If your son went to prison for rape, you as a parent are responsible for rape culture, or something.
That’s the muddled message peddled by protesters at St. Catherine University in St. Paul, Minn., a campus where 97 percent of undergraduates are women, the Star Tribune reports.
They blasted the school’s “toxic rape culture” at a Monday protest where they marched with signs including “Rape culture is here” and “We will not be silenced.”
The school has caved, cutting ties to event organizer Heartland and its founders Craig and Patricia Neal because their son went to prison for rape. St. Catherine’s can’t abide by that and still offer “unwavering support for victims of sexual violence,” President Andrea Lee wrote.
Heartland has hosted annual workshops at St. Catherine’s for several years, but outside its workshop last week, the self-identified victim of Alec Neal’s knifepoint rape, Sarah Super, “led a small group of protesters on the edge of campus”:
Super said the protest was inspired in part by the recent public uproar over the Brock Turner sexual assault case at Stanford University. The case drew headlines after Turner’s victim released an impassioned statement opposing his family’s attempts to win him leniency.
“Turner’s family rallied around Brock in ways that are pretty similar to my perpetrator’s family,” said Super. …
The Neals, though, say they never attempted to minimize their son’s crime. “We are heartbroken over the suffering Sarah has experienced,” they wrote.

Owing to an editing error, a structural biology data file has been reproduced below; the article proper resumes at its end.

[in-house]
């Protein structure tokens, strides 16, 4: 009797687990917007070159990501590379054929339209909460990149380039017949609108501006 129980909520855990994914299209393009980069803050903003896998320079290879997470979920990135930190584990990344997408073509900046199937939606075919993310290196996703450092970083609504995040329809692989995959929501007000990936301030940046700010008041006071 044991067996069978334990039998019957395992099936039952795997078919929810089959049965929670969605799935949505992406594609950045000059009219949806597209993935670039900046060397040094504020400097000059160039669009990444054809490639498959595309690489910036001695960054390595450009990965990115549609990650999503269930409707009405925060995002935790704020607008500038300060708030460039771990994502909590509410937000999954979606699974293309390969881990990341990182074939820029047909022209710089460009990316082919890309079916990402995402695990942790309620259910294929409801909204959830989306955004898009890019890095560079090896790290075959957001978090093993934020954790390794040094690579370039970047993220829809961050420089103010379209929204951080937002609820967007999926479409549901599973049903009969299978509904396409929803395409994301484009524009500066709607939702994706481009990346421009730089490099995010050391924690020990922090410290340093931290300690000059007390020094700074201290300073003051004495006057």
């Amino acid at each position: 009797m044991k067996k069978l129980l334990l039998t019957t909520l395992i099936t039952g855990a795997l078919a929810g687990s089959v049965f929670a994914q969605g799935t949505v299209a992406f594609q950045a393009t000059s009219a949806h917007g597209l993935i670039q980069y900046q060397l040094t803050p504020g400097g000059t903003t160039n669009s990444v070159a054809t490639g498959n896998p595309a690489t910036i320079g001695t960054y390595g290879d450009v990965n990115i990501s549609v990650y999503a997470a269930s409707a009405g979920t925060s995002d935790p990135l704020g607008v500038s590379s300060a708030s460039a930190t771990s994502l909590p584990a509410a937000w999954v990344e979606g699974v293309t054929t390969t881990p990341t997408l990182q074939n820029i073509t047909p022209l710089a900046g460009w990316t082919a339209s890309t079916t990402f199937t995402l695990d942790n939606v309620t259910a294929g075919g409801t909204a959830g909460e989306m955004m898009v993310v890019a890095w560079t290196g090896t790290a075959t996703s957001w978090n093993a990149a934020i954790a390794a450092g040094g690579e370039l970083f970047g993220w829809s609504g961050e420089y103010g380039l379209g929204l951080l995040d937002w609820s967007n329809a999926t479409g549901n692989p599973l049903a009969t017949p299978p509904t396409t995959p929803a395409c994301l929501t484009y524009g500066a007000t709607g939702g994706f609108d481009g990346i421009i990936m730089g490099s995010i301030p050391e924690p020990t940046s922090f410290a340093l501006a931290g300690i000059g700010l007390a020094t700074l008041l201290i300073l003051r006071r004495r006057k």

Super’s beef with the Neals has to do with the “letter-writing campaign attesting to Alec Neal’s character before his sentencing,” the Star Tribune says, though the Neals say none of those letters asked for Alec to escape accountability for his crime.
St. Catherine’s pulled back an earlier statement right after last week’s protest in which it reiterated basic Catholic values of “compassion and mercy” for both victim and victimizer and their families.
That led to Monday’s protest and Lee’s reversal and spurning of the Neals. Other self-described rape victims are coming to the Neals’ defense, however:
In an interview, [Minneapolis investment advisor Jina] Penn-Tracy, 48, said she understands Super’s anger, “but attacking their business, trying to drive them out of business, is an aggression, and I don’t think it’s going to bring healing.”
Penn-Tracy called the protest a “vendetta.”
But it has already paid dividends for the protesters: St. Catherine’s agreed to “create a task force to address larger concerns” on the 97-percent women campus that promotes “toxic rape culture.”